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FirstFT: Today’s top stories 

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Robert Mueller’s report into Russia’s 2016 US presidential election meddling has been published, shortly after William Barr, the US attorney-general, revealed that it discusses “10 episodes” involving possible obstruction of justice by Donald Trump.

The attorney-general said Mr Mueller, the special counsel, had found “no collusion” between Mr Trump or his presidential campaign and Russia, echoing the defence President Trump has frequently made against an investigation that he called a “witch hunt”.

Nancy Pelosi, Democratic House speaker, and Chuck Schumer, Democratic leader in the Senate, called for Mr Mueller to publicly testify before Congress, accusing Mr Barr of being “regrettably partisan”.

The FT’s Washington bureau is poring through the nearly 450-page report. Here are the most important revelations we have found so far. (FT)

There will be no FirstFT edition for Monday, April 22, because of the Eastern holiday. We will be back on Tuesday the 23. 

In the news

Row over Notre-Dame reconstruction French opposition politicians have expressed outrage at the idea of repairs to the fire-ravaged Notre-Dame cathedral in Paris that do not faithfully reflect the largely medieval original, attacking President Emmanuel Macron’s government for raising the possibility of using modern designs or materials. (FT)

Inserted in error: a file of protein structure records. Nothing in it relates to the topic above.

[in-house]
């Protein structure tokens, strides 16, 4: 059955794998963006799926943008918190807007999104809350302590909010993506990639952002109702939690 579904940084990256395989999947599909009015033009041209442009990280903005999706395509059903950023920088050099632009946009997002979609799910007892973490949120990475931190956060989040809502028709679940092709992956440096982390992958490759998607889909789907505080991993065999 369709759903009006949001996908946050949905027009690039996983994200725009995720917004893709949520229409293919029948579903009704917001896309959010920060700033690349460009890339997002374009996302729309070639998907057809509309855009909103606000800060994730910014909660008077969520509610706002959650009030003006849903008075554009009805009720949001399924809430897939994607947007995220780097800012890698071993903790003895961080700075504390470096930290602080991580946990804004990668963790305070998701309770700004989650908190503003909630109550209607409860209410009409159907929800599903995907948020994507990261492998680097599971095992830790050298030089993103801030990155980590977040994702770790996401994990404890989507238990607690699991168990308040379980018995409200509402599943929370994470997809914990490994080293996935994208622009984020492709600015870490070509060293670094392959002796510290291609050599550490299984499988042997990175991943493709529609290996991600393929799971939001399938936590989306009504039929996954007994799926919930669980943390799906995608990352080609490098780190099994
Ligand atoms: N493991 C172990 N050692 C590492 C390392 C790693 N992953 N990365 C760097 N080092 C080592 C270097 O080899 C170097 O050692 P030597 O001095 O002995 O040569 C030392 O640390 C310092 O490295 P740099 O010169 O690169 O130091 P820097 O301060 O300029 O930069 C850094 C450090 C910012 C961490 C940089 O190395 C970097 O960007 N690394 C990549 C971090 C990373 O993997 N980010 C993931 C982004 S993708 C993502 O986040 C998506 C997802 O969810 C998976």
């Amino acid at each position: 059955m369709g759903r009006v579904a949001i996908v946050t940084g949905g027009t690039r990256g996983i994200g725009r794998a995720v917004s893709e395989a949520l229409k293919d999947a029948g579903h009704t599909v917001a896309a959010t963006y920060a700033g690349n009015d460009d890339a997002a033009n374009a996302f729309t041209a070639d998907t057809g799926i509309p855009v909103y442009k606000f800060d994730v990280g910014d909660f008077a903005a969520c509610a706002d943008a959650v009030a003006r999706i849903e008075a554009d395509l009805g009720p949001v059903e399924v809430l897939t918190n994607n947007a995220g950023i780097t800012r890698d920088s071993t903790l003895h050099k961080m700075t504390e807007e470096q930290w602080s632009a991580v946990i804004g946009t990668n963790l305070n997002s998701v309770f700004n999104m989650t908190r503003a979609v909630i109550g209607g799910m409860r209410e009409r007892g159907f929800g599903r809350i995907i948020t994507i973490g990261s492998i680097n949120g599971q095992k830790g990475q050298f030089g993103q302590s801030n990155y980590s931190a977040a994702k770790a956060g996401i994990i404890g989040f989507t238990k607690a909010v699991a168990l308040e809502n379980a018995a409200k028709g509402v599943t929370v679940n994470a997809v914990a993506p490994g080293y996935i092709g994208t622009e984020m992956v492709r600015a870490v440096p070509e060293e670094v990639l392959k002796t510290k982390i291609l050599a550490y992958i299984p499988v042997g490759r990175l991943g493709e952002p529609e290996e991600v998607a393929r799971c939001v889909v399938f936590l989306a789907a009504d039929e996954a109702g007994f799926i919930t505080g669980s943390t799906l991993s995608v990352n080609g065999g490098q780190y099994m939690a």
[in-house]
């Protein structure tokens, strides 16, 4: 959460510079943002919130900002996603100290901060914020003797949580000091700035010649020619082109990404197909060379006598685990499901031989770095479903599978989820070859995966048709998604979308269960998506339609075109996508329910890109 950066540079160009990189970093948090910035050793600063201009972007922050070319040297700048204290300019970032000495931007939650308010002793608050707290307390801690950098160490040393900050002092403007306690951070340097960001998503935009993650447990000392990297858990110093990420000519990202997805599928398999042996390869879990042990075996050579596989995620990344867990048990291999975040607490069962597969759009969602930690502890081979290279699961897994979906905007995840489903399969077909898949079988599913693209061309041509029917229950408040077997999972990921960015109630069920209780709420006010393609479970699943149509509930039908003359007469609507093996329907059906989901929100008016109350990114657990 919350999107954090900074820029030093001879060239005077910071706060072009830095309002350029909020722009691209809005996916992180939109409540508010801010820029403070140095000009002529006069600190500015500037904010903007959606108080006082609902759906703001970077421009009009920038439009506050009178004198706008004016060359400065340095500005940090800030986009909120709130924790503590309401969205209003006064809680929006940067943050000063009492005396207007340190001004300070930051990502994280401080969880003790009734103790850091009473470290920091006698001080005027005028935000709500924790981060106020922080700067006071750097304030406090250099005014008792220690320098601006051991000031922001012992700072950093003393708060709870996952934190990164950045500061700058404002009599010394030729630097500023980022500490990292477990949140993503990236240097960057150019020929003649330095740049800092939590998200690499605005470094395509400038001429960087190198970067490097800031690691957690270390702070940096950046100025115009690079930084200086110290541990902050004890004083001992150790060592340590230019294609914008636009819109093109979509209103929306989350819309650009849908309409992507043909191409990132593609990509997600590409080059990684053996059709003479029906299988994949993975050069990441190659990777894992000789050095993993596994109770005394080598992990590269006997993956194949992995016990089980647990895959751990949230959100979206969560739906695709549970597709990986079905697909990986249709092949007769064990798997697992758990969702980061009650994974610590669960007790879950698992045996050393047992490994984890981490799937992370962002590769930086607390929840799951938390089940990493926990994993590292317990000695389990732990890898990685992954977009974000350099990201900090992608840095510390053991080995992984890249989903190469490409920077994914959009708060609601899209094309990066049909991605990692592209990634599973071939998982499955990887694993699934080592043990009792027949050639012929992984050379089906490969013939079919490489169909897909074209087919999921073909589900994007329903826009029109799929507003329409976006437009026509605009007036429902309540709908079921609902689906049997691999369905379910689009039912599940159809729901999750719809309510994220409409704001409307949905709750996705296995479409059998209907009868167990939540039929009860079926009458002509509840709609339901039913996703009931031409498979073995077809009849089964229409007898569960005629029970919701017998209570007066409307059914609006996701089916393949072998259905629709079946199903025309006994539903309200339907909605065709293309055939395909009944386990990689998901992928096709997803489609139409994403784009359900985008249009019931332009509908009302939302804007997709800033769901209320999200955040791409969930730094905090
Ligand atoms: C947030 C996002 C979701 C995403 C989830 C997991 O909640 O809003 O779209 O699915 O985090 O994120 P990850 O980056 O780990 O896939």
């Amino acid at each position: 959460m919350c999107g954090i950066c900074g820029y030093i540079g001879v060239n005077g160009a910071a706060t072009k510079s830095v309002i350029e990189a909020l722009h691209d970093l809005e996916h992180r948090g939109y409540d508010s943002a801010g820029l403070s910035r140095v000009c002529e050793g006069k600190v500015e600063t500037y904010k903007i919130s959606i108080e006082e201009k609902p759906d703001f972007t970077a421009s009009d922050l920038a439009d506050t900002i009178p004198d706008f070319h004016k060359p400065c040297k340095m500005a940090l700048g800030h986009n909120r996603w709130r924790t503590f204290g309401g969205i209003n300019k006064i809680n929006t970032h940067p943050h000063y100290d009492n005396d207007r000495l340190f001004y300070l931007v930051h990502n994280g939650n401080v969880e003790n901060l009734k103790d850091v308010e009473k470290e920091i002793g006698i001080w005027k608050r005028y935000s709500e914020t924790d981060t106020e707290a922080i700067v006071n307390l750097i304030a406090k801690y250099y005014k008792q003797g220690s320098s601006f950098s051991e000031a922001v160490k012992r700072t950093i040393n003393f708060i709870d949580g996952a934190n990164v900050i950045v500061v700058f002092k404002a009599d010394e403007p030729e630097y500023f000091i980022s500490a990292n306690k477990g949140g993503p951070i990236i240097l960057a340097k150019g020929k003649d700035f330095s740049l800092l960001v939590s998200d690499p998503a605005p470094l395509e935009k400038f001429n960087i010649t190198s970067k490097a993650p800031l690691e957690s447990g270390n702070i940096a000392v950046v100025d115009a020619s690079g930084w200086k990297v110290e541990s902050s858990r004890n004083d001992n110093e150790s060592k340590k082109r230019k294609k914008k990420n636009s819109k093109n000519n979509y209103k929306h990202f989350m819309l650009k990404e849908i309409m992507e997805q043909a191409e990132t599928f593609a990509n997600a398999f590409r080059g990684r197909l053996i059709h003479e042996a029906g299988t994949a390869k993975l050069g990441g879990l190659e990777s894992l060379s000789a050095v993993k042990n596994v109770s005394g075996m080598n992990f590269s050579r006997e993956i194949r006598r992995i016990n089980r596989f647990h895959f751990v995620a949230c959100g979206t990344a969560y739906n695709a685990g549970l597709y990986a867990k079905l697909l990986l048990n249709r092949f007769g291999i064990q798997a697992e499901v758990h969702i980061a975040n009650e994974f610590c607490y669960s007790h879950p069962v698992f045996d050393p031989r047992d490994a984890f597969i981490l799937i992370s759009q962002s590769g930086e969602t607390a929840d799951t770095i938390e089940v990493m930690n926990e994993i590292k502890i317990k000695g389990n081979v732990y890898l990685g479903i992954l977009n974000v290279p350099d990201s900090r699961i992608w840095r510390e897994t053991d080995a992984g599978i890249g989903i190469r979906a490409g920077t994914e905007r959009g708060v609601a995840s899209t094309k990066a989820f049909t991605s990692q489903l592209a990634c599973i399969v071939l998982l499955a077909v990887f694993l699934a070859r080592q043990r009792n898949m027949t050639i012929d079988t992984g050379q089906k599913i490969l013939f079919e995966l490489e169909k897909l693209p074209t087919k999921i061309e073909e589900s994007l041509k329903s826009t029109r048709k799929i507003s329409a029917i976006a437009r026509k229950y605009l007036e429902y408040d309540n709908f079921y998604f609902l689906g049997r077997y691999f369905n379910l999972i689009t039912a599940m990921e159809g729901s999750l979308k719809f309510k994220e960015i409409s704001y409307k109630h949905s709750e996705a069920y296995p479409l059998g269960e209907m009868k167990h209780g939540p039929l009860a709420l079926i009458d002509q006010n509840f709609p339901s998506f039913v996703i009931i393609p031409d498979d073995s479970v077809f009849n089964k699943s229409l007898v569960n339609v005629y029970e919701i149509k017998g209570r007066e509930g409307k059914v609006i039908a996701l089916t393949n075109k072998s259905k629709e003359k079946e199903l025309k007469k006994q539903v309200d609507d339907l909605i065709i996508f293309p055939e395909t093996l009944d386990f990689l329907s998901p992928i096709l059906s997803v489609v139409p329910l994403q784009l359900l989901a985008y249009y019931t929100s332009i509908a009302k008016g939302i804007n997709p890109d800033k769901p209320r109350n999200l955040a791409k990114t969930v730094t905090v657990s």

Right wing politicians say the spire, which collapsed from within the scaffolding, should be reconstructed using its original 19th century materials of metal and wood © AP

Galaxy Fold phone breakages Some of Samsung’s new folding phones priced at almost $2,000 appear to be breaking only after a couple of days of use, according to multiple tech reviewers. The company said it would investigate the faults, but still pledged to make the Galaxy Fold available on April 26 in the US. Meanwhile, Huawei has laid down the gauntlet to its rivals, saying it planned to sell a 5G phone for just $600, roughly half the price that analysts expected for next-generation handsets. (FT, NYT)

Blackstone status shift The world’s biggest private equity fund is ditching a partnership status that has shielded much of its income from corporate taxation after concluding that tax cuts meant the complex structure was no longer worth the trouble. (FT)

Pyongyang pooh-poohs Pompeo North Korea no longer wants to deal with US secretary of state Mike Pompeo as its negotiating partner for nuclear talks, its state media said on Thursday, less than 24 hours after announcing that Pyongyang had tested a new weapon. (FT)

Pakistan finance minister steps down Asad Umar, Pakistan’s finance minister resigned on Thursday following widespread criticism over the country’s economic crisis and his handling of a bailout deal with the International Monetary Fund. (FT)